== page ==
leads a process of the negotiations to unravel this mess for us to come out of the European Union.

Once the British people are confronted with what that actually means to their jobs, their living standards, they are only seeing the beginning

right now. So I think -- I think at some stage Parliament will definitely want to take another look. And the public may as well.

AMANPOUR: And what about your own party?

It's not even putting up a loyal opposition. I mean, it's in shreds right now. And no confidence vote of massive proportions against your

leader, who is refusing to step down.

Where is this going to end?

And not to mention the faux pas he did at the Jewish event earlier today.

CAMPBELL: For the entire time I argued against Jeremy Corbyn becoming leader, but once he became leader, I just kept out of it.

Since the referendum vote and the hoving interview of a possible general election --


CAMPBELL: -- it's become blatantly clear to everyone what has been clear to some of us for some time: he cannot do the job. People -- those

who elected him say, well, you can't just get rid of him because he has been elected to be the leader.

But, yes, he has been elected to be the leader and he can't lead. So therefore, he has to go. And at a time when the Conservative Party is

imploding -- but they will get a new leader and they will sort themselves out -- we cannot have a situation where the country has no leadership. And

I promise you, you have got some headlines there --


AMANPOUR: Yes, and we're going to put them up.

CAMPBELL: -- we are becoming an international joke.

AMANPOUR: Well, let's put this up. We have got two newspaper headlines or magazine, news magazine headlines.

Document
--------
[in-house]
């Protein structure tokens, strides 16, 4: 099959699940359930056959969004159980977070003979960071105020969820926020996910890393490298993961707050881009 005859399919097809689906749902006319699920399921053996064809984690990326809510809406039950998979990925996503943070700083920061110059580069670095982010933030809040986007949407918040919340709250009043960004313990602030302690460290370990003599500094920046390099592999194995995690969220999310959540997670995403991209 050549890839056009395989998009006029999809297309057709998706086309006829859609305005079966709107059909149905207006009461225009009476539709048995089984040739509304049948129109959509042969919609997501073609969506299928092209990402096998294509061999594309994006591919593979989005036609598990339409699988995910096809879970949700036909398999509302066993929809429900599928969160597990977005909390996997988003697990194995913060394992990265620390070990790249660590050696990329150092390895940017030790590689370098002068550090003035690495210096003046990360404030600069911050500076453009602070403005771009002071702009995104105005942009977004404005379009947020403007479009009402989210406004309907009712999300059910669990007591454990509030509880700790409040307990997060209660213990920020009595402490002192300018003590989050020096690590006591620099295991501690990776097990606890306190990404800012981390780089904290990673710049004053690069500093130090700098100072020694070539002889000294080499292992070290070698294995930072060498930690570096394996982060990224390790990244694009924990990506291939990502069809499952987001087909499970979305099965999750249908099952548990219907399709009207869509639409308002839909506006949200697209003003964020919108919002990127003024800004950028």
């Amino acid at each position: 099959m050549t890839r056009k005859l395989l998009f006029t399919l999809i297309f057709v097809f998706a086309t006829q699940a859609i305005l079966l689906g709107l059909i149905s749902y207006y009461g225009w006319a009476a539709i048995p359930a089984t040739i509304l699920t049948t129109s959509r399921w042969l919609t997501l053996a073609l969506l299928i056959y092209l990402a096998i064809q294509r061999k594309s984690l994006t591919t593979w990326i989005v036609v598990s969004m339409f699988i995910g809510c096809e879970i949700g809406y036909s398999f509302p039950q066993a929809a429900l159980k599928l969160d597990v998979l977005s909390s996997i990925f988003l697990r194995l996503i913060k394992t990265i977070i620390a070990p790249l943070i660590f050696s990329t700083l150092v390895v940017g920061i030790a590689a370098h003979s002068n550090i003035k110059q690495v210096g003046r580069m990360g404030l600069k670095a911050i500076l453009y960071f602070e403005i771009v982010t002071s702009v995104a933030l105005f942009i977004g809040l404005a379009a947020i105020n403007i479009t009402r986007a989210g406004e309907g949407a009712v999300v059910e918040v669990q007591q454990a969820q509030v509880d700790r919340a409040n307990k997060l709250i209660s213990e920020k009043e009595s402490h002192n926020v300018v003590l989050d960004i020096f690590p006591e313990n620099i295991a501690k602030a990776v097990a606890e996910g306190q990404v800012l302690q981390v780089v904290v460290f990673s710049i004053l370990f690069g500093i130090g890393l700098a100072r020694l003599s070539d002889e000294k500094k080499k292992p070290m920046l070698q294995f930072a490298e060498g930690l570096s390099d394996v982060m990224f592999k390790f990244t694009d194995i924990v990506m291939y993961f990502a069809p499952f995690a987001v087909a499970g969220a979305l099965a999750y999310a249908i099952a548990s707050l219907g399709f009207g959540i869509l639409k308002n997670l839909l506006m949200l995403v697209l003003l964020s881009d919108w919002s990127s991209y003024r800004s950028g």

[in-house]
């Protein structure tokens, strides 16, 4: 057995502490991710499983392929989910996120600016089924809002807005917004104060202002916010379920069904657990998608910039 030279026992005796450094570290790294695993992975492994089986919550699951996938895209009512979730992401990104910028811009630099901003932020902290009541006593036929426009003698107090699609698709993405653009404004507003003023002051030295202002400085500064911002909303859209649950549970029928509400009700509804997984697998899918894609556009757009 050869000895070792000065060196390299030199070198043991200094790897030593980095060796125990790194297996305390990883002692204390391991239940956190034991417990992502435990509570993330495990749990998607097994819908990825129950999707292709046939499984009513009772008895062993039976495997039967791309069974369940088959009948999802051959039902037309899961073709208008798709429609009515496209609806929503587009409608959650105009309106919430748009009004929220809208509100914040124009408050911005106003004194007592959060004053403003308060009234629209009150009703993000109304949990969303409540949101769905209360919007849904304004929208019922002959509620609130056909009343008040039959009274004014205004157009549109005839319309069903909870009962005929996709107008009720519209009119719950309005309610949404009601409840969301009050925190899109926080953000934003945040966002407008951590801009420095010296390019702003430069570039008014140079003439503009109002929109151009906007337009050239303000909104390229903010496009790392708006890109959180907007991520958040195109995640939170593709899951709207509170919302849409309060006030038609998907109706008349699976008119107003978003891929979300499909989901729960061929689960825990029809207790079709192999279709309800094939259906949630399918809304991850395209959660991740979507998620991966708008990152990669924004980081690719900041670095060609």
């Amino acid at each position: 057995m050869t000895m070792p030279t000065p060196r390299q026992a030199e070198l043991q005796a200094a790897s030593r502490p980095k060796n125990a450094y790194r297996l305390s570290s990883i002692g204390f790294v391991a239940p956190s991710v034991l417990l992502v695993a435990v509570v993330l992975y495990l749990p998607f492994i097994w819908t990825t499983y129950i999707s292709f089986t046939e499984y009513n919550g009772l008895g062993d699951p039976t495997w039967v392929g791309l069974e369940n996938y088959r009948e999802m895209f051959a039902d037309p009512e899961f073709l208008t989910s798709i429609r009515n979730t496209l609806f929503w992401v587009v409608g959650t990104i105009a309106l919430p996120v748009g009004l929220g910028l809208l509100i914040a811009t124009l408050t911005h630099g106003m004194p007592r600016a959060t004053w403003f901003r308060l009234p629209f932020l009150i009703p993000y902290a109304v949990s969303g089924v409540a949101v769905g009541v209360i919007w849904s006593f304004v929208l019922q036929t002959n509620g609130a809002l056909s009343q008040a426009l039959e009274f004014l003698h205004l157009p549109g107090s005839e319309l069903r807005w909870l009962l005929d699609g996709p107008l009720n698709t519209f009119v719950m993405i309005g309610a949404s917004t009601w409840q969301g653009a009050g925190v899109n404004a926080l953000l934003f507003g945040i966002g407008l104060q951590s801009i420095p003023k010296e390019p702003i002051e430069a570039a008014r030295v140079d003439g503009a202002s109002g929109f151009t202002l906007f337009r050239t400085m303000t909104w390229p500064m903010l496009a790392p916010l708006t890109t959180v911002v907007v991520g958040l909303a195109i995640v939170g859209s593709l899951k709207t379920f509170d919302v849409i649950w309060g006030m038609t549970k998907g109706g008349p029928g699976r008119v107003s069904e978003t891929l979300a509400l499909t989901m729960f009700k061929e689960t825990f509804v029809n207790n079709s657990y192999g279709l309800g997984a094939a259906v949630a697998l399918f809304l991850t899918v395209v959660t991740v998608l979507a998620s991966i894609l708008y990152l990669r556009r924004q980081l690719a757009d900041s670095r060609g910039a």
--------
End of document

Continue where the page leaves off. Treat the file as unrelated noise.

"The Spectator," which supported Out is now saying, "Don't Panic." And "The Economist," which supported remaining in , is saying, "Anarchy in

the U.K."

Hopefully we will be able to put that up.

There it is it, right there.

Chris Philp, it is slightly anarchic, what's going on right now.

Do you -- do you -- how long is it going to take for things to sort of settle down and the rudder to really sort of balance this ship at the


PHILP: Well, the vote was a bit of a shock. But we're in the process of electing a new prime minister. That'll be done in eight weeks' time. I

can tell you there won't be a general election. The Conservatives probably discussed that. There will not be a general election.

We have elected a majority Conservative government for a full five- year term. And we're going to serve that. We are going to make sure the economy stays stable. We're going to make sure we negotiate our exit from

the E.U. in an organized and stable way.

We're going to make sure we maintain the single market access and the critical financial passports. So if there are people running city firms

listening today, what I say to them is don't panic. Don't take any precipitous action. We will make sure London continues to be Europe's

financial center.

So of course, there is turbulence. Of course, there is uncertainty. But we are going to work through that and we're going to make sure this